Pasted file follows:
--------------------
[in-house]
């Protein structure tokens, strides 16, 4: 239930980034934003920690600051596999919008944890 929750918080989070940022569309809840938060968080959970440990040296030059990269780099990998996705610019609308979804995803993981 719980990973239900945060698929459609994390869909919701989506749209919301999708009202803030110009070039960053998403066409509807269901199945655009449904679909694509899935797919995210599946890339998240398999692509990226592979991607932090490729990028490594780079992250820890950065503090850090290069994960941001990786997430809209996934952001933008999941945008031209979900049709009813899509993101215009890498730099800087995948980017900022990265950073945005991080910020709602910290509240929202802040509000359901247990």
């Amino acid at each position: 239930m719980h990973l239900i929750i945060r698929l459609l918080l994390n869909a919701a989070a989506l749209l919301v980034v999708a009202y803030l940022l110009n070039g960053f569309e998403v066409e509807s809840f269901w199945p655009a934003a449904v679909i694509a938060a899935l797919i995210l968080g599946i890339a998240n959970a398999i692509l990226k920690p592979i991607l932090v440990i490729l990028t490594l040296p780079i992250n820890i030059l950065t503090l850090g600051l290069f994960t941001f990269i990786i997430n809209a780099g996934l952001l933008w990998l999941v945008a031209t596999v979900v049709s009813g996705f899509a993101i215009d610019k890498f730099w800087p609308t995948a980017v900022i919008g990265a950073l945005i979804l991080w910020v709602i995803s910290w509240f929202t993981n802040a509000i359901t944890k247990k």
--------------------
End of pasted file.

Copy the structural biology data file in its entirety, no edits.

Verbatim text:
[in-house]
């Protein structure tokens, strides 16, 4: 239930980034934003920690600051596999919008944890 929750918080989070940022569309809840938060968080959970440990040296030059990269780099990998996705610019609308979804995803993981 719980990973239900945060698929459609994390869909919701989506749209919301999708009202803030110009070039960053998403066409509807269901199945655009449904679909694509899935797919995210599946890339998240398999692509990226592979991607932090490729990028490594780079992250820890950065503090850090290069994960941001990786997430809209996934952001933008999941945008031209979900049709009813899509993101215009890498730099800087995948980017900022990265950073945005991080910020709602910290509240929202802040509000359901247990």
């Amino acid at each position: 239930m719980h990973l239900i929750i945060r698929l459609l918080l994390n869909a919701a989070a989506l749209l919301v980034v999708a009202y803030l940022l110009n070039g960053f569309e998403v066409e509807s809840f269901w199945p655009a934003a449904v679909i694509a938060a899935l797919i995210l968080g599946i890339a998240n959970a398999i692509l990226k920690p592979i991607l932090v440990i490729l990028t490594l040296p780079i992250n820890i030059l950065t503090l850090g600051l290069f994960t941001f990269i990786i997430n809209a780099g996934l952001l933008w990998l999941v945008a031209t596999v979900v049709s009813g996705f899509a993101i215009d610019k890498f730099w800087p609308t995948a980017v900022i919008g990265a950073l945005i979804l991080w910020v709602i995803s910290w509240f929202t993981n802040a509000i359901t944890k247990k």